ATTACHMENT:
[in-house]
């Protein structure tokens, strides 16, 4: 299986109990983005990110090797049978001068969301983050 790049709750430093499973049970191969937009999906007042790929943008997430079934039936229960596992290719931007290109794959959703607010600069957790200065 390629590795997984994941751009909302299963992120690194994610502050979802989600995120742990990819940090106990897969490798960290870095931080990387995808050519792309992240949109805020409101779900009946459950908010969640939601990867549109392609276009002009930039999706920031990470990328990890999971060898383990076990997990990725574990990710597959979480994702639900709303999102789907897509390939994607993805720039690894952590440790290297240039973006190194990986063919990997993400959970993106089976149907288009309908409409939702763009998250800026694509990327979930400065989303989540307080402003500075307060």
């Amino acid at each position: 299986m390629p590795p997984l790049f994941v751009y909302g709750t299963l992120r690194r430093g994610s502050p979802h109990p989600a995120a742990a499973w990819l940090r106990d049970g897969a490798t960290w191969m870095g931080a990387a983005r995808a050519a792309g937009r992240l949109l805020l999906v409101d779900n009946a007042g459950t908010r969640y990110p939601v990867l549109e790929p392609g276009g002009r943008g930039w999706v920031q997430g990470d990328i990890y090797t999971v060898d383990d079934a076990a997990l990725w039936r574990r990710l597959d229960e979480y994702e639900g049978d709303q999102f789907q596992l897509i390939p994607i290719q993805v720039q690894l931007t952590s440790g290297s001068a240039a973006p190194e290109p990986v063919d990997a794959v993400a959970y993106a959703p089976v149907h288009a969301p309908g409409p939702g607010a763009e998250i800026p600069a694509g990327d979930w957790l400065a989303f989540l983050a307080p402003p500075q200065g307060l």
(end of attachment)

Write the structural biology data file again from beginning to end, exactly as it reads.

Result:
[in-house]
């Protein structure tokens, strides 16, 4: 299986109990983005990110090797049978001068969301983050 790049709750430093499973049970191969937009999906007042790929943008997430079934039936229960596992290719931007290109794959959703607010600069957790200065 390629590795997984994941751009909302299963992120690194994610502050979802989600995120742990990819940090106990897969490798960290870095931080990387995808050519792309992240949109805020409101779900009946459950908010969640939601990867549109392609276009002009930039999706920031990470990328990890999971060898383990076990997990990725574990990710597959979480994702639900709303999102789907897509390939994607993805720039690894952590440790290297240039973006190194990986063919990997993400959970993106089976149907288009309908409409939702763009998250800026694509990327979930400065989303989540307080402003500075307060």
């Amino acid at each position: 299986m390629p590795p997984l790049f994941v751009y909302g709750t299963l992120r690194r430093g994610s502050p979802h109990p989600a995120a742990a499973w990819l940090r106990d049970g897969a490798t960290w191969m870095g931080a990387a983005r995808a050519a792309g937009r992240l949109l805020l999906v409101d779900n009946a007042g459950t908010r969640y990110p939601v990867l549109e790929p392609g276009g002009r943008g930039w999706v920031q997430g990470d990328i990890y090797t999971v060898d383990d079934a076990a997990l990725w039936r574990r990710l597959d229960e979480y994702e639900g049978d709303q999102f789907q596992l897509i390939p994607i290719q993805v720039q690894l931007t952590s440790g290297s001068a240039a973006p190194e290109p990986v063919d990997a794959v993400a959970y993106a959703p089976v149907h288009a969301p309908g409409p939702g607010a763009e998250i800026p600069a694509g990327d979930w957790l400065a989303f989540l983050a307080p402003p500075q200065g307060l």